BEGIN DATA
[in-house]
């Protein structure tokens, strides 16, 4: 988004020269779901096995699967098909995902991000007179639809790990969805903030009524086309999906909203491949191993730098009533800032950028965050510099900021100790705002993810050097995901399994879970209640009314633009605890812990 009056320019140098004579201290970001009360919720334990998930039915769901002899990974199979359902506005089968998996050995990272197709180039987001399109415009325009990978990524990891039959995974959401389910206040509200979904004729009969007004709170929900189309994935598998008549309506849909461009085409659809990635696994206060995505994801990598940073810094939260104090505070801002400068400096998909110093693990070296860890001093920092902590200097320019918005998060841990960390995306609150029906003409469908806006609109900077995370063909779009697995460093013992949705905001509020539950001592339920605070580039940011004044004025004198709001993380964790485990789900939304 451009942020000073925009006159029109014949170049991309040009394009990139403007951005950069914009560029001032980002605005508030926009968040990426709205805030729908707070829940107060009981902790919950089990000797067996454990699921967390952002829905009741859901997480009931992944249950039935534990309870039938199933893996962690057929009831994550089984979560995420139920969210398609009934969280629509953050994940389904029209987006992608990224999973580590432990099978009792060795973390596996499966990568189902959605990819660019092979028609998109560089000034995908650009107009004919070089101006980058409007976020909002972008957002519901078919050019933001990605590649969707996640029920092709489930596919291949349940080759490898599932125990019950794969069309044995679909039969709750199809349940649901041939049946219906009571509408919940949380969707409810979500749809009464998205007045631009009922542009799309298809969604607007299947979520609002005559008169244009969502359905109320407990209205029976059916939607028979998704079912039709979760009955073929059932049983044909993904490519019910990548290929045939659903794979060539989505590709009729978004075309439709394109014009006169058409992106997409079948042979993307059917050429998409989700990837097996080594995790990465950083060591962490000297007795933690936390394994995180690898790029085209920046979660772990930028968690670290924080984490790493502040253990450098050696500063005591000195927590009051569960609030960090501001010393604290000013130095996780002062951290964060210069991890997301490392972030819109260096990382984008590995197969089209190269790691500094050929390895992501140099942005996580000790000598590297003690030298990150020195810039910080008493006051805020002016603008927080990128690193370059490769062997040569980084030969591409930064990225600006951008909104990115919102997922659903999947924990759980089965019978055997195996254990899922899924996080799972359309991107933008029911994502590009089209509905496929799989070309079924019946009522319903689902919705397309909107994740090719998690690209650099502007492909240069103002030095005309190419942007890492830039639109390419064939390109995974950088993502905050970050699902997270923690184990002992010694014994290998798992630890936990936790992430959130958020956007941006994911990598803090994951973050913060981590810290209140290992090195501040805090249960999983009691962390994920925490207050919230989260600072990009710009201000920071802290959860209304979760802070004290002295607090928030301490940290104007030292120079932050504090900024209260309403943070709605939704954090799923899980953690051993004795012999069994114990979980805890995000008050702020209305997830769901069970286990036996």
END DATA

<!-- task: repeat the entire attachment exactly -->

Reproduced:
[in-house]
């Protein structure tokens, strides 16, 4: 988004020269779901096995699967098909995902991000007179639809790990969805903030009524086309999906909203491949191993730098009533800032950028965050510099900021100790705002993810050097995901399994879970209640009314633009605890812990 009056320019140098004579201290970001009360919720334990998930039915769901002899990974199979359902506005089968998996050995990272197709180039987001399109415009325009990978990524990891039959995974959401389910206040509200979904004729009969007004709170929900189309994935598998008549309506849909461009085409659809990635696994206060995505994801990598940073810094939260104090505070801002400068400096998909110093693990070296860890001093920092902590200097320019918005998060841990960390995306609150029906003409469908806006609109900077995370063909779009697995460093013992949705905001509020539950001592339920605070580039940011004044004025004198709001993380964790485990789900939304 451009942020000073925009006159029109014949170049991309040009394009990139403007951005950069914009560029001032980002605005508030926009968040990426709205805030729908707070829940107060009981902790919950089990000797067996454990699921967390952002829905009741859901997480009931992944249950039935534990309870039938199933893996962690057929009831994550089984979560995420139920969210398609009934969280629509953050994940389904029209987006992608990224999973580590432990099978009792060795973390596996499966990568189902959605990819660019092979028609998109560089000034995908650009107009004919070089101006980058409007976020909002972008957002519901078919050019933001990605590649969707996640029920092709489930596919291949349940080759490898599932125990019950794969069309044995679909039969709750199809349940649901041939049946219906009571509408919940949380969707409810979500749809009464998205007045631009009922542009799309298809969604607007299947979520609002005559008169244009969502359905109320407990209205029976059916939607028979998704079912039709979760009955073929059932049983044909993904490519019910990548290929045939659903794979060539989505590709009729978004075309439709394109014009006169058409992106997409079948042979993307059917050429998409989700990837097996080594995790990465950083060591962490000297007795933690936390394994995180690898790029085209920046979660772990930028968690670290924080984490790493502040253990450098050696500063005591000195927590009051569960609030960090501001010393604290000013130095996780002062951290964060210069991890997301490392972030819109260096990382984008590995197969089209190269790691500094050929390895992501140099942005996580000790000598590297003690030298990150020195810039910080008493006051805020002016603008927080990128690193370059490769062997040569980084030969591409930064990225600006951008909104990115919102997922659903999947924990759980089965019978055997195996254990899922899924996080799972359309991107933008029911994502590009089209509905496929799989070309079924019946009522319903689902919705397309909107994740090719998690690209650099502007492909240069103002030095005309190419942007890492830039639109390419064939390109995974950088993502905050970050699902997270923690184990002992010694014994290998798992630890936990936790992430959130958020956007941006994911990598803090994951973050913060981590810290209140290992090195501040805090249960999983009691962390994920925490207050919230989260600072990009710009201000920071802290959860209304979760802070004290002295607090928030301490940290104007030292120079932050504090900024209260309403943070709605939704954090799923899980953690051993004795012999069994114990979980805890995000008050702020209305997830769901069970286990036996």